BW: The plot of “The Shining” is pretty compelling. Everything that happens is pretty logically consistent, and all the characters act as I expected them to, given the situation. Typically, in horror films, characters trying to survive the scares become bumbling idiots; for Wendy, this isn’t the case. She outwits Jack and manages to survive along with her son. The story is also intriguing and left me wanting to know as much more as possible about the mysterious “shine,” especially thanks to the final shot of the movie. However, this cliffhanger is also my biggest problem with the movie. There are just too many unanswered questions about the “shine” by the end of the movie, which left me confused and dissatisfied about that aspect of the film.
Fancy Movie Things: How well was the movie produced? How was the cinematography? Was there any symbolism or deeper meaning to the film?
MS: The most powerful part of this movie is the message it sends to the audience with exquisite production and cinematography techniques. More specifically, I think the set and the effective use of satisfactory shots in filming turned this film from merely a horror movie to a cinematic masterpiece. This artistic aspect of the movie is carried throughout from start to finish, the beginning starting with beautiful shots of the mountains that in today’s day in age would be filmed with a drone, but were actually filmed with a helicopter for the 1980 film. Inspecting each individual shot, present is an element of photography such as rule of thirds, wide, worms eye, birds eye, depth and framed shots. There is not a single shot in this film present without one of these aspects, adding a second level to each shot and to the audience’s ability to not look away to the movie’s satisfying image as a whole.
BW: This movie is gorgeous. Absolutely gorgeous. Everything (with one exception, the transitions) is performed to perfection: the set design, the audio design and most notably the cinematography. Molly and I had some conversations during the movie just talking about the different varieties of shots that cinematographer John Alcott and director Stanley Kubrick incorporated. Molly explained most of the specifics in her portion of the review, but I was just taken aback at the creativity and beauty of the movie. More so than any other horror film we’ve reviewed thus far, “The Shining” is artful.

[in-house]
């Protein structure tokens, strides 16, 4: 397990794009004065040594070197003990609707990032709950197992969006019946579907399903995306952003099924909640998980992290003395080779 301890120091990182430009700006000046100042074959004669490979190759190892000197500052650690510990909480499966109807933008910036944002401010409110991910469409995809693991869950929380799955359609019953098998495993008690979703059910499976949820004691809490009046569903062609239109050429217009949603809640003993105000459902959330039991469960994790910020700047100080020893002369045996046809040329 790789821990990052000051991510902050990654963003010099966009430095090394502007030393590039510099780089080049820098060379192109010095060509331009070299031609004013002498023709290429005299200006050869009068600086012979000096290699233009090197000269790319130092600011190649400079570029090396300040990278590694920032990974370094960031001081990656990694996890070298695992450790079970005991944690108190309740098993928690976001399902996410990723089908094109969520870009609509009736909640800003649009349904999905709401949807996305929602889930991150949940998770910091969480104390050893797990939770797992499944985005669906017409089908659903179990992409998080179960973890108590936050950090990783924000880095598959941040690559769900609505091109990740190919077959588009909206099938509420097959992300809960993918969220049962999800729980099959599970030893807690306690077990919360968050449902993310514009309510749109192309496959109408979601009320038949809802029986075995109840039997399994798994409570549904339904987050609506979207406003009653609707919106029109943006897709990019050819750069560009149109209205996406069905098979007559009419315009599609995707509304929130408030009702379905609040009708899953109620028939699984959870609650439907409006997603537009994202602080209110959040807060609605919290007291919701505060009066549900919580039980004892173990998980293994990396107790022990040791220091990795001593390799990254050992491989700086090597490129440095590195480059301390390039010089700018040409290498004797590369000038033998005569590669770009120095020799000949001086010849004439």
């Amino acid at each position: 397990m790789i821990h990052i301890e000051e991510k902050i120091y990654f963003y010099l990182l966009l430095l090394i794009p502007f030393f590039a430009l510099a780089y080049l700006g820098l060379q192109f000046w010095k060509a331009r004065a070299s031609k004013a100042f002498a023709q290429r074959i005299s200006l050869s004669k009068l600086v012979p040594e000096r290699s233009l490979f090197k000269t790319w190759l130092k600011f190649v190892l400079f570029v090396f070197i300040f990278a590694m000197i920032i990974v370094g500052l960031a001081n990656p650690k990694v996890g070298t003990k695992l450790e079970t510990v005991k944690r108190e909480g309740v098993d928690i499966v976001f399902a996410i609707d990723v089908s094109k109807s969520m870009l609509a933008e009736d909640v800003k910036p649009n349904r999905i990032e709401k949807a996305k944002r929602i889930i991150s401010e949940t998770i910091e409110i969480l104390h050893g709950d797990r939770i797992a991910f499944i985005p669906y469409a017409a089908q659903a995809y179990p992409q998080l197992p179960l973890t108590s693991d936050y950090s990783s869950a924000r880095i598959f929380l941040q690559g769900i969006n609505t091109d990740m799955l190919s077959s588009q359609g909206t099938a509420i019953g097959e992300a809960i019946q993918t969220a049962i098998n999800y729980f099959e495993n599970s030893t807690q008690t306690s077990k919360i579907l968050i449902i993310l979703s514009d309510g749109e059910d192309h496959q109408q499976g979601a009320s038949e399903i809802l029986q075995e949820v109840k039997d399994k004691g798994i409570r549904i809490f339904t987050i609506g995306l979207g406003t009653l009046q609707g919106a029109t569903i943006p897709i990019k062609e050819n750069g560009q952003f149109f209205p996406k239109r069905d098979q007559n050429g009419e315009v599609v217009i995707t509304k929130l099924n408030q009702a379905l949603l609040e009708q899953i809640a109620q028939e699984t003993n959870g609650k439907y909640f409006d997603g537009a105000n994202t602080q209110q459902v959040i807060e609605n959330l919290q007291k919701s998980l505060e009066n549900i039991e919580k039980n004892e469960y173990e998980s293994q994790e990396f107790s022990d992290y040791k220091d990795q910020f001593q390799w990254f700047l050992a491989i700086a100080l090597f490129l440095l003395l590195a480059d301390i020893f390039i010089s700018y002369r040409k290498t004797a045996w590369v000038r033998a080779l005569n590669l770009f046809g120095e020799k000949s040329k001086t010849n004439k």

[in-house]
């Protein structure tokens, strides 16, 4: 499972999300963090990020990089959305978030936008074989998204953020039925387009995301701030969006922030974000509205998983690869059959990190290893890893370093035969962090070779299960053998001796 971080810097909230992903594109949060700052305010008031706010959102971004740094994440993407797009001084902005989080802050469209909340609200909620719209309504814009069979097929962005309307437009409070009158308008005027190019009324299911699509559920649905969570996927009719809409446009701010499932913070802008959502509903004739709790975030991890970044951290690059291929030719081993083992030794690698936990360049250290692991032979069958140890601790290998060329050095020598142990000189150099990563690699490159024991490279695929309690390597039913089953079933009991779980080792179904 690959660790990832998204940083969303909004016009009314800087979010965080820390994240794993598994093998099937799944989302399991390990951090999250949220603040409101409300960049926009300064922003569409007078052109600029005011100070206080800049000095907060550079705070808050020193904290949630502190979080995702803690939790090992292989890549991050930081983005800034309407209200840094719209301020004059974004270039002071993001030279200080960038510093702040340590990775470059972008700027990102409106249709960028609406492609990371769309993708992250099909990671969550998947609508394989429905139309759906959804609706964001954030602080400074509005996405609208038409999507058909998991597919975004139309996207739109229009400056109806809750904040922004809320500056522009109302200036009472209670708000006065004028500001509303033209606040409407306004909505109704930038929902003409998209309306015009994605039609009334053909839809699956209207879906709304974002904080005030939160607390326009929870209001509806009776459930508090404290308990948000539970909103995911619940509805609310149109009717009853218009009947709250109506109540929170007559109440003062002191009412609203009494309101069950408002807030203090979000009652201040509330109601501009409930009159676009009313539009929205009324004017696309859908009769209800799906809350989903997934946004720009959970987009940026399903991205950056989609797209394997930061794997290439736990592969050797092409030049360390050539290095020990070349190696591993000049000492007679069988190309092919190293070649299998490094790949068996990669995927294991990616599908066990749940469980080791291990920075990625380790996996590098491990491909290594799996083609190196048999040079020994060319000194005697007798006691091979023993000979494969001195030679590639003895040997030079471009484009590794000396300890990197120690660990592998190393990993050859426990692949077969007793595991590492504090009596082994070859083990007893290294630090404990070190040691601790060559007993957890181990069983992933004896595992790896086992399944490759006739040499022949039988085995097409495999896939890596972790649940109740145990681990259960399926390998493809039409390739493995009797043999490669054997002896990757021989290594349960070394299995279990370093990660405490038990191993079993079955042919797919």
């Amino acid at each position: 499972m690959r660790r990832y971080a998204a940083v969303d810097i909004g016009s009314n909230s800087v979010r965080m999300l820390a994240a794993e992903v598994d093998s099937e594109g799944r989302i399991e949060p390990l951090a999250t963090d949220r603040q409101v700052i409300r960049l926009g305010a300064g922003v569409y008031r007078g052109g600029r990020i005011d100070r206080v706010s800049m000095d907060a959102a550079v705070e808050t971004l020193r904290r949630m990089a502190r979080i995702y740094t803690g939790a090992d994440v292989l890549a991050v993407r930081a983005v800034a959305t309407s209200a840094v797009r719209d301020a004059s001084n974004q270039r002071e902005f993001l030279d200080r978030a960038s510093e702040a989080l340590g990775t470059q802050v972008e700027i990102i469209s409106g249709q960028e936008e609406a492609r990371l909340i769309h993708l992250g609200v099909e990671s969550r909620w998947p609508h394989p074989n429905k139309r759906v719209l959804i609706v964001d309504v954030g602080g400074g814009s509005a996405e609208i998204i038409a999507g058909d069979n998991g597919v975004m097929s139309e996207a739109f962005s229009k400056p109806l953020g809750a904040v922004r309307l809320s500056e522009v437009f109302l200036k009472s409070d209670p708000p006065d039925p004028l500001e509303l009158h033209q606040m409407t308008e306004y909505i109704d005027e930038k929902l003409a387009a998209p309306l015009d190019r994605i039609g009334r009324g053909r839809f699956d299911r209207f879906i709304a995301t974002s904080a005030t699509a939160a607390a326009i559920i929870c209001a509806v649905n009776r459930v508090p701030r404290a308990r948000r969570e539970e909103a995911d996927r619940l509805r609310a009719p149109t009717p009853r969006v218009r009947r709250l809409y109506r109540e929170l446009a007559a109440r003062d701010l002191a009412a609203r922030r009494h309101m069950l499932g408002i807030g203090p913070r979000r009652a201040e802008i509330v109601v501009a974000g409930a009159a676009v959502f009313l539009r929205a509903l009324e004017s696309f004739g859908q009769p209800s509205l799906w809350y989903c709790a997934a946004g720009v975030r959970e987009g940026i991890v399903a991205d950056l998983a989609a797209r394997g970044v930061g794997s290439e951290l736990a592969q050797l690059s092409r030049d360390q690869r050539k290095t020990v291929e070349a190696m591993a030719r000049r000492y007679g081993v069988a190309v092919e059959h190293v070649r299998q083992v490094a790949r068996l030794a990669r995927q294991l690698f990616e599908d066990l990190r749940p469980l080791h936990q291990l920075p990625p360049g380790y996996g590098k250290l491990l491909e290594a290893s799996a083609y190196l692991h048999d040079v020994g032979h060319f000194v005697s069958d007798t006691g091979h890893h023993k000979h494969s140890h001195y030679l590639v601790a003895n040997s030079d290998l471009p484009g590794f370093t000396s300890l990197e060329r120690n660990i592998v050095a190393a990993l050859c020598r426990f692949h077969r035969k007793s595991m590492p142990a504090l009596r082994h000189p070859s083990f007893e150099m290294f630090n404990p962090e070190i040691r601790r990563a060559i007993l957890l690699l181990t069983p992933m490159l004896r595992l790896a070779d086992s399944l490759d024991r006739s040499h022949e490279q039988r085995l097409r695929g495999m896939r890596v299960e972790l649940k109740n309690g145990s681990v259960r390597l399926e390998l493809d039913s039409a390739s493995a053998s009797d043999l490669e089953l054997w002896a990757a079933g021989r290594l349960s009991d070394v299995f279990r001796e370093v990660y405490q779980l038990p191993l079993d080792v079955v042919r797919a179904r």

Enjoyability: How fun was it to watch?
MS: Taking after my mother, I enjoy introducing classic movies to my friends. For me, I had a lot of fun watching Ben experience the beauty of this film’s structure while simultaneously experiencing extreme discomfort. This being a more in depth view of the film for me than I’ve had in the past, the most enjoyable aspect I had was picking through the endless clues that Kubrick left for viewers to discover in repeated viewings.
BW: I personally had a very good time watching this movie for the first time. It’s a really compelling story, and while at times (especially the beginning) the story drags, most of what happens kept me enraptured. I was thoroughly entertained.
Overall Rating: 4/5
MS: Looking at the big picture, this is one of my favorite horror movies due to the off-quo horror plot. Cinematically, the movie is both satisfying and gorgeous, especially for a 1980 horror movie, which usually aren’t of the artistic nature. The combination of such high ratings in all the aforementioned categories truly allows “The Shining” to be a classic.
BW: “The Shining” is an interesting look at its characters and a unique horror story. While the confusing elements of the supernatural plot leave a bit to be desired, compelling scenes and beautiful cinematography and set design make this film a classic.
If you would like to learn more about Danny Torrence’s life after the scarring events that occured at the Overlook Hotel, check out star Ewan McGregor as Danny on Friday, Nov. 8 for the premiere of the second film in “The Shining” series, “Doctor Sleep.”
Have a frightful Friday!